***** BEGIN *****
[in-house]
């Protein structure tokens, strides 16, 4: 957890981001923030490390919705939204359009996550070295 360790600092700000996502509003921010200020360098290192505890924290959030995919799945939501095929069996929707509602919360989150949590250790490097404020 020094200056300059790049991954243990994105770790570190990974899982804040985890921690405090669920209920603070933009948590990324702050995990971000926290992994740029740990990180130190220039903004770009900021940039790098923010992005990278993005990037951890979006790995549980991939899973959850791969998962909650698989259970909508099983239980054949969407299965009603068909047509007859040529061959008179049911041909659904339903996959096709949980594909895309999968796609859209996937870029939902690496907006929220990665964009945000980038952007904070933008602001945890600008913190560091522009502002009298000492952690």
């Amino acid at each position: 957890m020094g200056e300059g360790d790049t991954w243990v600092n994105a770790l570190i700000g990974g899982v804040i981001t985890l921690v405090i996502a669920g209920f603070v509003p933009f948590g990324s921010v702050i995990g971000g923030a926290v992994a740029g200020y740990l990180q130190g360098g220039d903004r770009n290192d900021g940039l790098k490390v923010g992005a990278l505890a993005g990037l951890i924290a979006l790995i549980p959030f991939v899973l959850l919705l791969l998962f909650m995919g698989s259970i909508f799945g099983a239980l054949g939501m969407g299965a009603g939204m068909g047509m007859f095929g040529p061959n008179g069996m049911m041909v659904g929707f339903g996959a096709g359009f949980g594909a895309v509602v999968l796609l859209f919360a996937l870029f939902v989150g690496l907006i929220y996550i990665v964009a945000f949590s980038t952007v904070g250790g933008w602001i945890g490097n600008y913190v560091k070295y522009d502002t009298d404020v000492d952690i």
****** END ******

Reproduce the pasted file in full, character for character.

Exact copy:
[in-house]
């Protein structure tokens, strides 16, 4: 957890981001923030490390919705939204359009996550070295 360790600092700000996502509003921010200020360098290192505890924290959030995919799945939501095929069996929707509602919360989150949590250790490097404020 020094200056300059790049991954243990994105770790570190990974899982804040985890921690405090669920209920603070933009948590990324702050995990971000926290992994740029740990990180130190220039903004770009900021940039790098923010992005990278993005990037951890979006790995549980991939899973959850791969998962909650698989259970909508099983239980054949969407299965009603068909047509007859040529061959008179049911041909659904339903996959096709949980594909895309999968796609859209996937870029939902690496907006929220990665964009945000980038952007904070933008602001945890600008913190560091522009502002009298000492952690």
């Amino acid at each position: 957890m020094g200056e300059g360790d790049t991954w243990v600092n994105a770790l570190i700000g990974g899982v804040i981001t985890l921690v405090i996502a669920g209920f603070v509003p933009f948590g990324s921010v702050i995990g971000g923030a926290v992994a740029g200020y740990l990180q130190g360098g220039d903004r770009n290192d900021g940039l790098k490390v923010g992005a990278l505890a993005g990037l951890i924290a979006l790995i549980p959030f991939v899973l959850l919705l791969l998962f909650m995919g698989s259970i909508f799945g099983a239980l054949g939501m969407g299965a009603g939204m068909g047509m007859f095929g040529p061959n008179g069996m049911m041909v659904g929707f339903g996959a096709g359009f949980g594909a895309v509602v999968l796609l859209f919360a996937l870029f939902v989150g690496l907006i929220y996550i990665v964009a945000f949590s980038t952007v904070g250790g933008w602001i945890g490097n600008y913190v560091k070295y522009d502002t009298d404020v000492d952690i």